This collection of Douglass's speeches in Brooklyn displays the power of the former slave's oratory before, during, and after the Civil War. Editor Hamm, a professor of media studies, places a selection of carefully reconstructed speeches in this slim volume, and gives useful context on how they were locally received. A concise introduction provides detail about 19th-century Brooklyn and its conflicted legacy of racial prejudice and abolitionism. When Douglass's own words are reproduced, his talent as a writer and the sheer monstrousness of slavery are both driven home.
A fascinating collection of Frederick Douglass's controversial speeches in Brooklyn, N.Y., this volume compiles original source material that illustrates the relationship between the abolitionist and the then city of Brooklyn.
–Publishers Weekly, Fall 2016 Announcements
The beauty of the book is how fresh [Douglass's] words are, how contemporary his voice sounds, and how resonant the message is. More than a century after his death, Douglass's message speaks to us, as clear and crisp as the day he gave voice to the fight for human rights in the United States.
Douglass is always timely, but ever more so today, this week, this year.
Abolitionist, racial justice leader, orator and former slave Frederick Douglass' speaking engagements took him all over the northern United States and the United Kingdom. But it's the lectures he delivered in Brooklyn between 1859 and 1893 that feature in a new collection edited by historian and writer Theodore Hamm.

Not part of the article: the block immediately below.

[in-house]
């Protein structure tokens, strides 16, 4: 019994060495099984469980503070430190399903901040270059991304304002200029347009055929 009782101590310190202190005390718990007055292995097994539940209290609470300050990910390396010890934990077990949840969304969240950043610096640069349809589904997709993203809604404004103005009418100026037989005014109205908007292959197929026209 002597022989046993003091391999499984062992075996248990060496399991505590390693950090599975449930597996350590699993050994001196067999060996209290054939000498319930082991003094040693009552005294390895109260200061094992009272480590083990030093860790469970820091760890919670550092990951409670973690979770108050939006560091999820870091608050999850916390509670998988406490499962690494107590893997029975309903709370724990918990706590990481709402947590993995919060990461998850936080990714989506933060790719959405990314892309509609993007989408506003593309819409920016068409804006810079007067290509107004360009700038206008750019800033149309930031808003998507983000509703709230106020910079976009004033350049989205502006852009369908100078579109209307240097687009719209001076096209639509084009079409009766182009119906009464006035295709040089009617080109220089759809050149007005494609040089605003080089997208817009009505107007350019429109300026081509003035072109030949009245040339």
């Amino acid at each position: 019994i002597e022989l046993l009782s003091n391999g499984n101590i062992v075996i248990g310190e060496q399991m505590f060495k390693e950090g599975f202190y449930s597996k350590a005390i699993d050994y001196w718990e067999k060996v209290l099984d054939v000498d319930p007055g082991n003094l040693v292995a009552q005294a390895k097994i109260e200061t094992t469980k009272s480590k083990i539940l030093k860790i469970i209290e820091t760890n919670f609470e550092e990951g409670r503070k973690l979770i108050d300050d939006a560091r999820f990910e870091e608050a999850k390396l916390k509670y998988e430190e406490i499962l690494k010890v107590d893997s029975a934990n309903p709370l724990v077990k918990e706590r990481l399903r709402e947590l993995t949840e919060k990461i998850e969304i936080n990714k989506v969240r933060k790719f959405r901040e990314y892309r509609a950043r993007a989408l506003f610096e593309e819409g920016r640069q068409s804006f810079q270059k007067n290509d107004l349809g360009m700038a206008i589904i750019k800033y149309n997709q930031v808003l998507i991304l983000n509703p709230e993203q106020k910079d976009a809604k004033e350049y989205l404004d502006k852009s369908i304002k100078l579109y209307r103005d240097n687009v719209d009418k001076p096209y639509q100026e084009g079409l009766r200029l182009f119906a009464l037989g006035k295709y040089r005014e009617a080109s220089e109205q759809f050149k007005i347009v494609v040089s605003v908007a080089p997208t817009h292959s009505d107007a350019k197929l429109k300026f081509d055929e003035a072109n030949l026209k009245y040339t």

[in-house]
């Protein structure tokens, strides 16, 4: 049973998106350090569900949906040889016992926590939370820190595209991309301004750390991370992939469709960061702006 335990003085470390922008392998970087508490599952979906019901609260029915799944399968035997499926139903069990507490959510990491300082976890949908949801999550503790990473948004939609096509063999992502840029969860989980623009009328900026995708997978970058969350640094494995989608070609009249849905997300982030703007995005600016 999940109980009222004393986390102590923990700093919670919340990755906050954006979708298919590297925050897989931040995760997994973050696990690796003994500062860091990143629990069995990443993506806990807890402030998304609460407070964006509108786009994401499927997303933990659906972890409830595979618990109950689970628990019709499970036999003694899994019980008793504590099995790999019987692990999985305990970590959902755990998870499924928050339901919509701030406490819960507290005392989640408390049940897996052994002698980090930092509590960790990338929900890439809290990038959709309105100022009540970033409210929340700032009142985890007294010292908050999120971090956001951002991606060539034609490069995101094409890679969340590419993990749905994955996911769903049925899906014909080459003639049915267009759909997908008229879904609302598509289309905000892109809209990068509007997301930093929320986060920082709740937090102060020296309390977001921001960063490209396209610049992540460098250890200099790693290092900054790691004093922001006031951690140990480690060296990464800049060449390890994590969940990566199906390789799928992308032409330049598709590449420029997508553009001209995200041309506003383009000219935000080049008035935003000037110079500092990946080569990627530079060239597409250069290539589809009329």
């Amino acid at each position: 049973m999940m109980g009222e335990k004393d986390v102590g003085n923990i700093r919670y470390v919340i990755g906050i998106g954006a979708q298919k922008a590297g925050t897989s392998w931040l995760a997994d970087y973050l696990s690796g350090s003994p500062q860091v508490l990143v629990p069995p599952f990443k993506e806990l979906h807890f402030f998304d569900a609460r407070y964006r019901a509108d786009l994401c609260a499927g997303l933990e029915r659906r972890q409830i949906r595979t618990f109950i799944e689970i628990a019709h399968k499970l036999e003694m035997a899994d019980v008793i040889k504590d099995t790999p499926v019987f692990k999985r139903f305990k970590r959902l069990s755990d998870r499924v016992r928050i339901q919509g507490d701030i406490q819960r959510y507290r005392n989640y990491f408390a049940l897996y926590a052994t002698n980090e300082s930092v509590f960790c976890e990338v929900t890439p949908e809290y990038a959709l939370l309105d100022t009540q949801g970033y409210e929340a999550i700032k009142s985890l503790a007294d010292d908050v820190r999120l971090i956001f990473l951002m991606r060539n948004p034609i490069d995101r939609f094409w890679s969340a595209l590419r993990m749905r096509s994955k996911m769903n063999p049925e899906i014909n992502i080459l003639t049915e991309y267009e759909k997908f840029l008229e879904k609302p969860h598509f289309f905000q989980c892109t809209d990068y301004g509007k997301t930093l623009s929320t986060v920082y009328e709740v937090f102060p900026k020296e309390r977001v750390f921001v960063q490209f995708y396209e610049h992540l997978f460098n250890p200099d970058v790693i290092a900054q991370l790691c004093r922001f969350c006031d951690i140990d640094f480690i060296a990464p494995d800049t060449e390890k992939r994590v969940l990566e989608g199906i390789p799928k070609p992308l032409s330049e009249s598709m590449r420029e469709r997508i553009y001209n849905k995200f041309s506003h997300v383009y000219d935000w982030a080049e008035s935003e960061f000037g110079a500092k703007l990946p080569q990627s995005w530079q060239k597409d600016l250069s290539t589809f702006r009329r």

A fresh and incisive compilation . . . Hamm's thoughtful introductions to each contextualize Douglass's soaring oratory . . . Douglass presciently touched upon social issues of division and assimilation still relevant in the 21st century.
–Shelf Awareness for Readers
A collection of eight speeches by the abolitionist leader of the 1800s still provides interesting reading more than a century later.
–World Wide Work
It is my hope that this book will introduce Frederick Douglass to a generation that could benefit from the example of his clarity of purpose and moral vision, as well as his relationship to the borough of Brooklyn.
–Brooklyn Borough President Eric L. Adams
Theodore Hamm simultaneously engages scholars of history, politics, and New York City in his well-edited and carefully crafted selection of Frederick Douglass's speeches in Brooklyn. Many of the questions raised by Douglass are still relevant today. What will be the fate of black people living in the US? Do places like Brooklyn serve as incubators of injustice–or promise a better future–for people of color? This is an insightful and invaluable book for anyone interested in race, ethnicity, cities, injustice, and the quest for equality.
–Christina Greer, associate professor of political science at Fordham University and columnist, The Amsterdam News